But Republican Commissioner Joe Bryan told me on Monday that he does agree with Council. And so, apparently, does Republican Commissioner Kenn Gardner, who’s been floating his own $1.6 billion alternative package (it’s complicated) along with an e-mail that begins: “Dear _____, I believe that the school system is not asking our community for enough bond funding to catch up with student growth….”

As of Tuesday, the school board was reconsidering its options, with a majority reportedly ready to drop the mandatory year-round idea and ask for a bigger bond instead.

But whatever the school board asks for, the decision on what to put in front of the voters is up to the Wake commissioners.

A month ago, it looked like the Republican-led Board of County Commissioners would stand by while the school board cut its own throat. But that would’ve been politics of the worst kind–so bad, maybe, that it would’ve backfired on Republican commissioners themselves.

Anyway, Council & Bryan & Gardner, at least, are prepared to do the right thing, along with the two Democrats, Betty Lou Ward and Harold Webb, presumably. And the right thing is to start digging the county out of the huge hole it’s gotten itself into school-facilities-wise. As Bryan said Monday, it’ll take $4 billion to $5 billion over the next 10 years to fill the gap–and this bond, whatever its size, is just the first of three or four that will be needed.

Which is one reason he winced when he saw The N&O/WRAL poll, Bryan said. The public needs to know that the school issue isn’t going away, and it can’t be solved without higher taxes. Bipartisan leadership, and six months, should do the job.

Impact of impact fees

With the issue of higher taxes decided–right?–we come to the issue of which higher taxes. You’d almost suspect that The N&O makes most of its money from real-estate ads the way it (and pardner WRAL) posed the question on impact fees in its latest poll. As Justin Guillory, who works for PPP, said dryly, it doesn’t bring out the best in people to ask them whether they’d like to tack an impact fee onto each new housing unit without suggesting what the benefit would be. “Would you favor or oppose an impact fee on new home construction that could add $3,000 to $5,000 to the cost of a new home?” the N&O/WRAL pollster asked. Well, oppose, 58 percent to 29 percent, of course.


But here we come to the real political issue. Democratic candidates for county commissioners, especially Rodger Koopman, are campaigning all-out for impact fees as opposed to just property taxes. Yes, the General Assembly would have to authorize them, so it’s an idea for the future. But the Republicans, even Bryan and Council, are either flat-out against impact fees or else lukewarm to the point of, er, they just don’t think the General Assembly would let them.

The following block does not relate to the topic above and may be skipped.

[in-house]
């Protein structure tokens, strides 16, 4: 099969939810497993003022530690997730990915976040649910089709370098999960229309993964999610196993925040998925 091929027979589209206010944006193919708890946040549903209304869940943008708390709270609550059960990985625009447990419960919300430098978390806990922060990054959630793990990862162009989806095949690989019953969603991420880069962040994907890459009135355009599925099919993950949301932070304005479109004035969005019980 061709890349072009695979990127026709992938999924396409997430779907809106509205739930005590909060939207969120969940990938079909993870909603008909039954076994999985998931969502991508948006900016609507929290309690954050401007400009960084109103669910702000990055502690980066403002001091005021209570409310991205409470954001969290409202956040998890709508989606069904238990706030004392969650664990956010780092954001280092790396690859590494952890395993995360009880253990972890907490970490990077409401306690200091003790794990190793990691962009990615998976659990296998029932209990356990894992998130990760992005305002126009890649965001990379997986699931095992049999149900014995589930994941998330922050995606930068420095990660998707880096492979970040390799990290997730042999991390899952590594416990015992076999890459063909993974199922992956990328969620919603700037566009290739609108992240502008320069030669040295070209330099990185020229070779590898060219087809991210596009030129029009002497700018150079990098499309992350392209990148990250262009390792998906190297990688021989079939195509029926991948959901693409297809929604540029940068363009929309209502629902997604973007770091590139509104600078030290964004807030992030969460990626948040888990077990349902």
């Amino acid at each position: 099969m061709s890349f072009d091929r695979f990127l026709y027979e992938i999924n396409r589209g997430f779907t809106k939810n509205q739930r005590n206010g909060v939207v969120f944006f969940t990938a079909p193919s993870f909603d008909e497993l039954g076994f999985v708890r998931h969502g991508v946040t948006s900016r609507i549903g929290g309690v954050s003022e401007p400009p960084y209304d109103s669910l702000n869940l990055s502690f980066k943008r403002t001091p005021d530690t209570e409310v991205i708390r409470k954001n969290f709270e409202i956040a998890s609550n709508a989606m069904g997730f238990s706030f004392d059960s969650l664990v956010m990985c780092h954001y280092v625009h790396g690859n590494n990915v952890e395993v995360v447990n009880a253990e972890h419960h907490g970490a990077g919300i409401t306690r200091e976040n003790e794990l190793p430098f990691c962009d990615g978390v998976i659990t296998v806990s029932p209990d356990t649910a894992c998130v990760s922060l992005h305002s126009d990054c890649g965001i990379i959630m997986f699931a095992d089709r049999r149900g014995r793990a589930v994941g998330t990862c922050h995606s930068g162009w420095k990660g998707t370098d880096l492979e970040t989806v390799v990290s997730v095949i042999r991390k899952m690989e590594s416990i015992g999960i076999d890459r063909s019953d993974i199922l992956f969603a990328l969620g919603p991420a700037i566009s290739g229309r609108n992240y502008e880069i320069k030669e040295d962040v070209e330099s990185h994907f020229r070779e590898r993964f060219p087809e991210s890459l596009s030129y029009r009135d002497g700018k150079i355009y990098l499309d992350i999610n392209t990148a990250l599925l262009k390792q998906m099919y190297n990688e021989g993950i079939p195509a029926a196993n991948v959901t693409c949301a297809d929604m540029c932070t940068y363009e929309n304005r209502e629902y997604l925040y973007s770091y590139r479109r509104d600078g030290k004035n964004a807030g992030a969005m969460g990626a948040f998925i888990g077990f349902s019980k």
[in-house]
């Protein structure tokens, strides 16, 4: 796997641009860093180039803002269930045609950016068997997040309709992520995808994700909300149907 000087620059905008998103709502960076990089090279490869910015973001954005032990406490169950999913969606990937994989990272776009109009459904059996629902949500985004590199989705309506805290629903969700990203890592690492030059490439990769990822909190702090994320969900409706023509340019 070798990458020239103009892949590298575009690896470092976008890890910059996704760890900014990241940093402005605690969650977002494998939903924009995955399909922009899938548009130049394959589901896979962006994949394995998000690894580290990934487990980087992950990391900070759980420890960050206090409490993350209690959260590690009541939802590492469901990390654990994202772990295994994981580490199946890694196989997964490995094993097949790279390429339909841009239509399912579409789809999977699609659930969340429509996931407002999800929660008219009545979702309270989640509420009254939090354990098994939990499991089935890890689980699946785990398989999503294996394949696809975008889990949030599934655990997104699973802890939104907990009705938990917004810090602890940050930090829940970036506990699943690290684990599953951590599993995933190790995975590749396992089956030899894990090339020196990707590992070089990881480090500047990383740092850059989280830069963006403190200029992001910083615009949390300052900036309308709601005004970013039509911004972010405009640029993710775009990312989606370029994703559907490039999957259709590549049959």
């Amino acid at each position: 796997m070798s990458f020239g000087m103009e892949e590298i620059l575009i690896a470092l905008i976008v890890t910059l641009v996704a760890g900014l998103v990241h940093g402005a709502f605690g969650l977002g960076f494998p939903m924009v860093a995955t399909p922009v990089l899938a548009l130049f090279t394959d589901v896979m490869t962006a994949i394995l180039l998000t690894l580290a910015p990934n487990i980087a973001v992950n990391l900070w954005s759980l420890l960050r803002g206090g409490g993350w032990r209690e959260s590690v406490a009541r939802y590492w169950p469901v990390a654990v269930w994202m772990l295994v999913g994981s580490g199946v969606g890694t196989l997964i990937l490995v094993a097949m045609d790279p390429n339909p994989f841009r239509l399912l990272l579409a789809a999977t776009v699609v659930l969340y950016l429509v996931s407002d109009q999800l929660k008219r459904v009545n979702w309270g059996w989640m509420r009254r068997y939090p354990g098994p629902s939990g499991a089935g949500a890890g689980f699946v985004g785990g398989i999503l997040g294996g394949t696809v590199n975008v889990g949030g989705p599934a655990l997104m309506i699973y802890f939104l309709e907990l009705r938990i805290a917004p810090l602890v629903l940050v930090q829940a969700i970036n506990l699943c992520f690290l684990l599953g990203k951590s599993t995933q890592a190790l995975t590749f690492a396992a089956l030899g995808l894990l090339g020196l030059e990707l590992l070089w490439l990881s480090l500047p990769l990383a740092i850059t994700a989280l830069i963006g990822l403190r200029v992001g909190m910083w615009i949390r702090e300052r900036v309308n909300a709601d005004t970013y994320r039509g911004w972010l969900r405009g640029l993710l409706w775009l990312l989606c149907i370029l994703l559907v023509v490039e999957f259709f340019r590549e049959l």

I pause here for an anecdote. As we’re waiting for the public comment period Monday, the Wake commissioners lauded their outgoing county planning board chair and welcomed their new one. Outgoing? Mason Williams, developer. Incoming: Beth Trahos, developers’ lawyer. Yes, developers enjoy “strong support” among the commissioners, too, children.

So now up comes Ken Kirby, lobbyist for the Home Builders Association of Raleigh-Wake County, to tell Bryan (in my presence, but Kirby does not know me) that The N&O/WRAL poll sure put that impact-fee issue to rest, eh?

To which I say–I don’t think so. He and I make a plan to have a lunch.

Back to my point. The N&O, for whatever reason, insists on saying, as it did Sunday in “explaining” impact fees, that “technically, developers pay the fee. [But] in practice, they almost always pass the cost along to home buyers through higher prices.”

Really? So the builders could charge, say, $305,000 for a new home now (including the county’s current impact fee for schools of–yes–zero), but they choose instead to price it at $300K ($299,900, and the laminate counters are included) out of the goodness of their bidness-lovin’ hearts.

But should the county add on a $5,000 impact fee, say, they’ll just have to get all mean and charge the full $305,000, because the market will certainly bear it, even though most of the other homes for sale (not being new) won’t carry the $5,000 fee?

This is ridiculous. Developers will pass on the fee if they can, which in most competitive markets they cannot. They will have to absorb some or all of it themselves.

I’ll go now to my second anecdote. You never heard more weeping about impact fees than from the Toll Brothers’ top representative in Raleigh, Tom Anhut, when the city’s impact fees were at issue this spring. Toll Brothers is the developer of Brier Creek, among other things.

Well, Toll Brothers, according to a report in the Philadelphia Inquirer, enjoyed an average 13.9 percent after-tax profit on every home it sold last year, and its average home sold for $680,000. Translation: It earned $92,500 per house after taxes and all costs, including impact fees.

In Wake County, the impact fee for schools on a Toll Brothers house: zero. Profits? Priceless.

When PPP polled the impact-fee question, it asked it a different way–the right way. Should the costs of growth fall solely on current taxpayers, via property taxes, or should the developers pay some of it, too, with impact fees? Put that way, the voters liked impact fees by a margin of 76 percent to 5 percent.

Which is another thing about polls.